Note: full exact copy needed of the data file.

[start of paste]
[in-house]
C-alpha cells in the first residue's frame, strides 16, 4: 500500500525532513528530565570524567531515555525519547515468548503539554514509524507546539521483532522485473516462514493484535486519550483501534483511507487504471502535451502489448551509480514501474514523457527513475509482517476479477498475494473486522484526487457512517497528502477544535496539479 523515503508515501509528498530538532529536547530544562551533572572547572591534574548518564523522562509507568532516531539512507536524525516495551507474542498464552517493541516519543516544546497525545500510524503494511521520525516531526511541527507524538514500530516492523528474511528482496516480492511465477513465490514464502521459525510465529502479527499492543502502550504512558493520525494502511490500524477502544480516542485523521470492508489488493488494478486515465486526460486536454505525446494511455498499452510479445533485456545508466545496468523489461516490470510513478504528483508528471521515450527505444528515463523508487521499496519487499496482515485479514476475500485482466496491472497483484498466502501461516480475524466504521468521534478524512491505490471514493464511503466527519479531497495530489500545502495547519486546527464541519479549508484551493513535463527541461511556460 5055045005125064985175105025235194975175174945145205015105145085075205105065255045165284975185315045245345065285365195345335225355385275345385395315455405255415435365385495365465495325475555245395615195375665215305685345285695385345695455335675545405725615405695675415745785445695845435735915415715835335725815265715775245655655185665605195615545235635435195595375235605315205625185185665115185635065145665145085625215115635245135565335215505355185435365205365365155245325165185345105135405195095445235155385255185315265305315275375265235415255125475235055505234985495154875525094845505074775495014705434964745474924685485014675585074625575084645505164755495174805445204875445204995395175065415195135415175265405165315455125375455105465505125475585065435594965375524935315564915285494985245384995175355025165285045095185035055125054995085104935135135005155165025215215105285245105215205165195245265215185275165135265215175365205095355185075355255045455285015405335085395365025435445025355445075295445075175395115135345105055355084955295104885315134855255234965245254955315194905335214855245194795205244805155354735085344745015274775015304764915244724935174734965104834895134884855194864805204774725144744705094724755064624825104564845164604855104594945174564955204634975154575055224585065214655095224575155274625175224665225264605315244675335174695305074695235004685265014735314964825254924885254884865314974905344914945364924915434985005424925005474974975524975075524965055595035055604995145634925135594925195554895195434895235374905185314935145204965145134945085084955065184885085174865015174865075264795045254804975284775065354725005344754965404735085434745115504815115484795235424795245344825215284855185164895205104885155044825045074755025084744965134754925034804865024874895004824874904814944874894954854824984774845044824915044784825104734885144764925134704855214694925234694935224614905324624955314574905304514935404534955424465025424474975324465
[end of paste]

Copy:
[in-house]
C-alpha cells in the first residue's frame, strides 16, 4: 500500500525532513528530565570524567531515555525519547515468548503539554514509524507546539521483532522485473516462514493484535486519550483501534483511507487504471502535451502489448551509480514501474514523457527513475509482517476479477498475494473486522484526487457512517497528502477544535496539479 523515503508515501509528498530538532529536547530544562551533572572547572591534574548518564523522562509507568532516531539512507536524525516495551507474542498464552517493541516519543516544546497525545500510524503494511521520525516531526511541527507524538514500530516492523528474511528482496516480492511465477513465490514464502521459525510465529502479527499492543502502550504512558493520525494502511490500524477502544480516542485523521470492508489488493488494478486515465486526460486536454505525446494511455498499452510479445533485456545508466545496468523489461516490470510513478504528483508528471521515450527505444528515463523508487521499496519487499496482515485479514476475500485482466496491472497483484498466502501461516480475524466504521468521534478524512491505490471514493464511503466527519479531497495530489500545502495547519486546527464541519479549508484551493513535463527541461511556460 5055045005125064985175105025235194975175174945145205015105145085075205105065255045165284975185315045245345065285365195345335225355385275345385395315455405255415435365385495365465495325475555245395615195375665215305685345285695385345695455335675545405725615405695675415745785445695845435735915415715835335725815265715775245655655185665605195615545235635435195595375235605315205625185185665115185635065145665145085625215115635245135565335215505355185435365205365365155245325165185345105135405195095445235155385255185315265305315275375265235415255125475235055505234985495154875525094845505074775495014705434964745474924685485014675585074625575084645505164755495174805445204875445204995395175065415195135415175265405165315455125375455105465505125475585065435594965375524935315564915285494985245384995175355025165285045095185035055125054995085104935135135005155165025215215105285245105215205165195245265215185275165135265215175365205095355185075355255045455285015405335085395365025435445025355445075295445075175395115135345105055355084955295104885315134855255234965245254955315194905335214855245194795205244805155354735085344745015274775015304764915244724935174734965104834895134884855194864805204774725144744705094724755064624825104564845164604855104594945174564955204634975154575055224585065214655095224575155274625175224665225264605315244675335174695305074695235004685265014735314964825254924885254884865314974905344914945364924915434985005424925005474974975524975075524965055595035055604995145634925135594925195554895195434895235374905185314935145204965145134945085084955065184885085174865015174865075264795045254804975284775065354725005344754965404735085434745115504815115484795235424795245344825215284855185164895205104885155044825045074755025084744965134754925034804865024874895004824874904814944874894954854824984774845044824915044784825104734885144764925134704855214694925234694935224614905324624955314574905304514935404534955424465025424474975324465